Outgoing Cook County State’s Attorney Kim Foxx on Monday also did not immediately dismiss the notion of potential criminal charges in the case, telling reporters at a press conference with Mayor Brandon Johnson that “our pursuit of justice will be relentless, guided by the facts, grounded in evidence and the law.”

The group of tactical officers involved in the Reed shooting already was facing scrutiny from police misconduct investigators.

Records show that an earlier investigation of the officers involved was launched on Feb. 26 — less than a month before Reed was shot — and it involved an allegation of unreasonable search and seizure that “was purportedly also based on a seat belt violation,” Kersten wrote. That alleged incident occurred in CPD beat 1132, located in the Harrison District (11th) on the city’s West Side.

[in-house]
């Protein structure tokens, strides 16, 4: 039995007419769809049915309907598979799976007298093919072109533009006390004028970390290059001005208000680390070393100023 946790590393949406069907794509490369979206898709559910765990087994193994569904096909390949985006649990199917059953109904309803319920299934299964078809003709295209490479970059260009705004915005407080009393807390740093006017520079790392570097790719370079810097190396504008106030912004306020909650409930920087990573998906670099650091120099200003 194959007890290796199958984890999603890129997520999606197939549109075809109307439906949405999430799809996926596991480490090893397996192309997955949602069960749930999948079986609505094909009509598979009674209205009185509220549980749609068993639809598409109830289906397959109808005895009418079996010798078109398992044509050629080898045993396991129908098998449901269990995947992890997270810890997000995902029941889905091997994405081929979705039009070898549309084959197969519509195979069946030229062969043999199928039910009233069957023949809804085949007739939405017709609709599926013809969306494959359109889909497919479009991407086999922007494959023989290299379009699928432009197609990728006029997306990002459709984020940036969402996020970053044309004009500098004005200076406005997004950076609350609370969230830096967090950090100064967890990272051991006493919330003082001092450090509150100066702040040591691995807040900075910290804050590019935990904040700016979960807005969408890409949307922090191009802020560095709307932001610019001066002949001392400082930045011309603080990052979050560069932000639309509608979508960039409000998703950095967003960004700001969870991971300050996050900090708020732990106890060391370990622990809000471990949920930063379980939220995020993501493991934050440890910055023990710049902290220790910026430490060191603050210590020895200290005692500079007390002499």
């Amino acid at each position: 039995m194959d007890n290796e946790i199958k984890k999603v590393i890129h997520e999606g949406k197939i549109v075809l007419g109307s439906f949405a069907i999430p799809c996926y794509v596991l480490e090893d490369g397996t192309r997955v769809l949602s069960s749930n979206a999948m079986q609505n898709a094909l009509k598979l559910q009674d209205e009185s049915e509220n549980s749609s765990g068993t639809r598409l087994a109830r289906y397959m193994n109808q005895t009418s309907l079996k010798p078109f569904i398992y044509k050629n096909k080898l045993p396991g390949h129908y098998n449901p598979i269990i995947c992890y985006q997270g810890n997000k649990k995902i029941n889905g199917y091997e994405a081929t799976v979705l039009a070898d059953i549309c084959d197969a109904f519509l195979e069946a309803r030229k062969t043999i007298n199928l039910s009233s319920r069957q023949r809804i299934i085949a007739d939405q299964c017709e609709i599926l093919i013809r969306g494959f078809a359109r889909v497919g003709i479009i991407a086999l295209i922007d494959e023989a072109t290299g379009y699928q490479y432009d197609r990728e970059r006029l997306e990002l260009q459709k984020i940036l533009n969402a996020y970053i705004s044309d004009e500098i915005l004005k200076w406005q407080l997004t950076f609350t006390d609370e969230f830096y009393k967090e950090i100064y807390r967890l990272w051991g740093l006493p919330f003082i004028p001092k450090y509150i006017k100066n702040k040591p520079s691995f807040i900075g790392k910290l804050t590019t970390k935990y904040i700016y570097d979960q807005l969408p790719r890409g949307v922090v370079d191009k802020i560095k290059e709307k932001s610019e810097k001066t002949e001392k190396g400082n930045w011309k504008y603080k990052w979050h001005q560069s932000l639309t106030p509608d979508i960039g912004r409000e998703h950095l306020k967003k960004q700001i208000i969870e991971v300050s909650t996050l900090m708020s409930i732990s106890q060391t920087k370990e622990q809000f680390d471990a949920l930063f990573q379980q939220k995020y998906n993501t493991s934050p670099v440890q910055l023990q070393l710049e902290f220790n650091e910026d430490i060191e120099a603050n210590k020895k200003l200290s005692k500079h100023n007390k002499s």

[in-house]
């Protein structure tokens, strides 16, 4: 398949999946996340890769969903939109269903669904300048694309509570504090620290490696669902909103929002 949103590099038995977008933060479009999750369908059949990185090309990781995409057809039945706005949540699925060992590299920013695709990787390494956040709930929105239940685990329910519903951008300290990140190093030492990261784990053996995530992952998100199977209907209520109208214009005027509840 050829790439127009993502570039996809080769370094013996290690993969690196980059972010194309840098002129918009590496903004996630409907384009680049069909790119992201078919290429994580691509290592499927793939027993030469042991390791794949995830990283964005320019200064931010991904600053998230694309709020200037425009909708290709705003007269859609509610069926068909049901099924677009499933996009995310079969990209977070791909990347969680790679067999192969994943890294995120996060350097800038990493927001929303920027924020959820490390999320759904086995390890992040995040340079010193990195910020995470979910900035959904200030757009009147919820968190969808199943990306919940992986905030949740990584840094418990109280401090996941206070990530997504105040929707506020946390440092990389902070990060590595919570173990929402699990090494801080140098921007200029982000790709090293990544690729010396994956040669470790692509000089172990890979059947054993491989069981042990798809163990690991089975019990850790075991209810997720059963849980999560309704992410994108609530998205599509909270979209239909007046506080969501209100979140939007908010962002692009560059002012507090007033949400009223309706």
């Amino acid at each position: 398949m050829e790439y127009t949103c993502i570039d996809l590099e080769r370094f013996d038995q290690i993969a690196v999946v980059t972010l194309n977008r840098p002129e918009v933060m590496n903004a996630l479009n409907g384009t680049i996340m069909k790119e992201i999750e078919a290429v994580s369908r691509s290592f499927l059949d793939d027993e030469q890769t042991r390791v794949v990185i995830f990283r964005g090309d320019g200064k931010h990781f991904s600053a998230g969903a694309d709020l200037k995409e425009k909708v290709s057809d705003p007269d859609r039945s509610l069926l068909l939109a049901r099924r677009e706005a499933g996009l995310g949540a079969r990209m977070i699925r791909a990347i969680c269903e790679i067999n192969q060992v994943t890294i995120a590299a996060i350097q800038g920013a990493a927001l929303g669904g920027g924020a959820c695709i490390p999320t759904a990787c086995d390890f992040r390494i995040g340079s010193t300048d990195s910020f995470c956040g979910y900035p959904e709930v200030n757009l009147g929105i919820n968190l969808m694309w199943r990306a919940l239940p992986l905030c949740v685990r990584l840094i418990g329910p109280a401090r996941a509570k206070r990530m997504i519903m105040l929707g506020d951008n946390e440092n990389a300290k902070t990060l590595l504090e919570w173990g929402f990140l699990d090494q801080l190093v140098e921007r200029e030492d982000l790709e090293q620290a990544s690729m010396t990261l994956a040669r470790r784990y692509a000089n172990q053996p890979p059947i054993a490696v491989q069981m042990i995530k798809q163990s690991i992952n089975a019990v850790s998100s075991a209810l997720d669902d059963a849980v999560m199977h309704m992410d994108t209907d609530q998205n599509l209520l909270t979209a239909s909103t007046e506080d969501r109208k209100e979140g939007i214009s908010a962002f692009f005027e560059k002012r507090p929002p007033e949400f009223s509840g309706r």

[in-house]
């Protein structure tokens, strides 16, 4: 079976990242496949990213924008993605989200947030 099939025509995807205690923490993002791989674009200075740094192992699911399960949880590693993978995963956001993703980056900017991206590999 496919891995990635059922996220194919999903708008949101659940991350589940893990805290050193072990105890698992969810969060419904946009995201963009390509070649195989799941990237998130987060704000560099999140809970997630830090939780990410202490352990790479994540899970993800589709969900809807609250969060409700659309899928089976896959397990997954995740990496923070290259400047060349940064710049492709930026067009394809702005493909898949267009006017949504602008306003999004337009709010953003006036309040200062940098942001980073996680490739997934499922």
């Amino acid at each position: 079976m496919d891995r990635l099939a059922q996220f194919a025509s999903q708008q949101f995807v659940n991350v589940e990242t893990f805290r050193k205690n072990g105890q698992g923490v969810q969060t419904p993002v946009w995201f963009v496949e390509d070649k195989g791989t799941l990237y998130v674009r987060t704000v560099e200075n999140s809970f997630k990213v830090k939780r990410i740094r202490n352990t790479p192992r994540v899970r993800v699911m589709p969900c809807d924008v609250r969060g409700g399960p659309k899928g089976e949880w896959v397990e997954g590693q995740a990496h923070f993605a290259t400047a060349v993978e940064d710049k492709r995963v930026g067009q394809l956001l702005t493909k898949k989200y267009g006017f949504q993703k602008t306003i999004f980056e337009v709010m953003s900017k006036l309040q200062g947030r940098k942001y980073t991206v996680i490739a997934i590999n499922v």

During a public question-and-answer session at CPD headquarters Monday, Snelling was asked about the video’s then-imminent release and about the traffic stop.

Such basic violations, valid or otherwise, have long been studied and challenged in court cases about whether they can be a legal pretext for felony-level searches by police. Tactical police squads like the one involved in the Reed killing typically are not used for traffic patrol duty but for making significant arrests and taking guns off the street.